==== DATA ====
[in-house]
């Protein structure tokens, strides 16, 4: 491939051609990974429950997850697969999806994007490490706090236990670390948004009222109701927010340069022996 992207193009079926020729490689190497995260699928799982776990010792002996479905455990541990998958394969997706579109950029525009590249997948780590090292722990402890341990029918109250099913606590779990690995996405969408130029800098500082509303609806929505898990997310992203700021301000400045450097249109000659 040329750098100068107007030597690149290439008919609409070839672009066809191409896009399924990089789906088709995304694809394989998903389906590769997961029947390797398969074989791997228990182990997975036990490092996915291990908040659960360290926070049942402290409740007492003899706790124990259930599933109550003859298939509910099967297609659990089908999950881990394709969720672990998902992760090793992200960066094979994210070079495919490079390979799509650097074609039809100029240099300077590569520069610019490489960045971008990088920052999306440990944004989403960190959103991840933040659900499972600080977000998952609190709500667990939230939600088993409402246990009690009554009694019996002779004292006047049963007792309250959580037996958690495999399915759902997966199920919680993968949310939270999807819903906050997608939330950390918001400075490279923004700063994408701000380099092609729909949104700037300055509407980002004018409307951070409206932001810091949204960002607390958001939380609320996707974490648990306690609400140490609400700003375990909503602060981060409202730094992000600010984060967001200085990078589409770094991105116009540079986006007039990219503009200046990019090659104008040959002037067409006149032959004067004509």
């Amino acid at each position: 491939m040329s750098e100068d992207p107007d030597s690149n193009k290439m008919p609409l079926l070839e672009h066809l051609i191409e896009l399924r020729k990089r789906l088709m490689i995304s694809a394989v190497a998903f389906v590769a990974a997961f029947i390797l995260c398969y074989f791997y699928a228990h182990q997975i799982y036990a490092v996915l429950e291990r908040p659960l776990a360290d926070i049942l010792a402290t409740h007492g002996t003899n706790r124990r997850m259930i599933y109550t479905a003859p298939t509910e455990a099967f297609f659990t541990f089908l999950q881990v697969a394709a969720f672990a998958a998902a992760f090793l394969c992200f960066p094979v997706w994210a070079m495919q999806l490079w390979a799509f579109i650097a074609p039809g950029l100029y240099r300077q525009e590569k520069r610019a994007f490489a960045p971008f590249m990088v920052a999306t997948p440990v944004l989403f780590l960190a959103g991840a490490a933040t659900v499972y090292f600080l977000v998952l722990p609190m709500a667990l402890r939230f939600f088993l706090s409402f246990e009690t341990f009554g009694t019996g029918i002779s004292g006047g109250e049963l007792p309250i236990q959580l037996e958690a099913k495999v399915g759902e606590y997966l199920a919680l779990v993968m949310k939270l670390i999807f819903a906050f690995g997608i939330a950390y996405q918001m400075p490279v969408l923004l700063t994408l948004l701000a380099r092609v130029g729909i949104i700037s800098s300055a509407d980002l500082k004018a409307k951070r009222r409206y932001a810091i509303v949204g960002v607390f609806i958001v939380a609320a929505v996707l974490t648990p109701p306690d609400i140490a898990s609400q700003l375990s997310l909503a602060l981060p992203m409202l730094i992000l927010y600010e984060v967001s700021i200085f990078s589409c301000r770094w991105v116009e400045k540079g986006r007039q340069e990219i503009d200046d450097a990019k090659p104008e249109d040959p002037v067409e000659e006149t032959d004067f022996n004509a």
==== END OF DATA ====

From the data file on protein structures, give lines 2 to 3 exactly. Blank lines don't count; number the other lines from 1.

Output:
């Protein structure tokens, strides 16, 4: 491939051609990974429950997850697969999806994007490490706090236990670390948004009222109701927010340069022996 992207193009079926020729490689190497995260699928799982776990010792002996479905455990541990998958394969997706579109950029525009590249997948780590090292722990402890341990029918109250099913606590779990690995996405969408130029800098500082509303609806929505898990997310992203700021301000400045450097249109000659 040329750098100068107007030597690149290439008919609409070839672009066809191409896009399924990089789906088709995304694809394989998903389906590769997961029947390797398969074989791997228990182990997975036990490092996915291990908040659960360290926070049942402290409740007492003899706790124990259930599933109550003859298939509910099967297609659990089908999950881990394709969720672990998902992760090793992200960066094979994210070079495919490079390979799509650097074609039809100029240099300077590569520069610019490489960045971008990088920052999306440990944004989403960190959103991840933040659900499972600080977000998952609190709500667990939230939600088993409402246990009690009554009694019996002779004292006047049963007792309250959580037996958690495999399915759902997966199920919680993968949310939270999807819903906050997608939330950390918001400075490279923004700063994408701000380099092609729909949104700037300055509407980002004018409307951070409206932001810091949204960002607390958001939380609320996707974490648990306690609400140490609400700003375990909503602060981060409202730094992000600010984060967001200085990078589409770094991105116009540079986006007039990219503009200046990019090659104008040959002037067409006149032959004067004509």
């Amino acid at each position: 491939m040329s750098e100068d992207p107007d030597s690149n193009k290439m008919p609409l079926l070839e672009h066809l051609i191409e896009l399924r020729k990089r789906l088709m490689i995304s694809a394989v190497a998903f389906v590769a990974a997961f029947i390797l995260c398969y074989f791997y699928a228990h182990q997975i799982y036990a490092v996915l429950e291990r908040p659960l776990a360290d926070i049942l010792a402290t409740h007492g002996t003899n706790r124990r997850m259930i599933y109550t479905a003859p298939t509910e455990a099967f297609f659990t541990f089908l999950q881990v697969a394709a969720f672990a998958a998902a992760f090793l394969c992200f960066p094979v997706w994210a070079m495919q999806l490079w390979a799509f579109i650097a074609p039809g950029l100029y240099r300077q525009e590569k520069r610019a994007f490489a960045p971008f590249m990088v920052a999306t997948p440990v944004l989403f780590l960190a959103g991840a490490a933040t659900v499972y090292f600080l977000v998952l722990p609190m709500a667990l402890r939230f939600f088993l706090s409402f246990e009690t341990f009554g009694t019996g029918i002779s004292g006047g109250e049963l007792p309250i236990q959580l037996e958690a099913k495999v399915g759902e606590y997966l199920a919680l779990v993968m949310k939270l670390i999807f819903a906050f690995g997608i939330a950390y996405q918001m400075p490279v969408l923004l700063t994408l948004l701000a380099r092609v130029g729909i949104i700037s800098s300055a509407d980002l500082k004018a409307k951070r009222r409206y932001a810091i509303v949204g960002v607390f609806i958001v939380a609320a929505v996707l974490t648990p109701p306690d609400i140490a898990s609400q700003l375990s997310l909503a602060l981060p992203m409202l730094i992000l927010y600010e984060v967001s700021i200085f990078s589409c301000r770094w991105v116009e400045k540079g986006r007039q340069e990219i503009d200046d450097a990019k090659p104008e249109d040959p002037v067409e000659e006149t032959d004067f022996n004509a």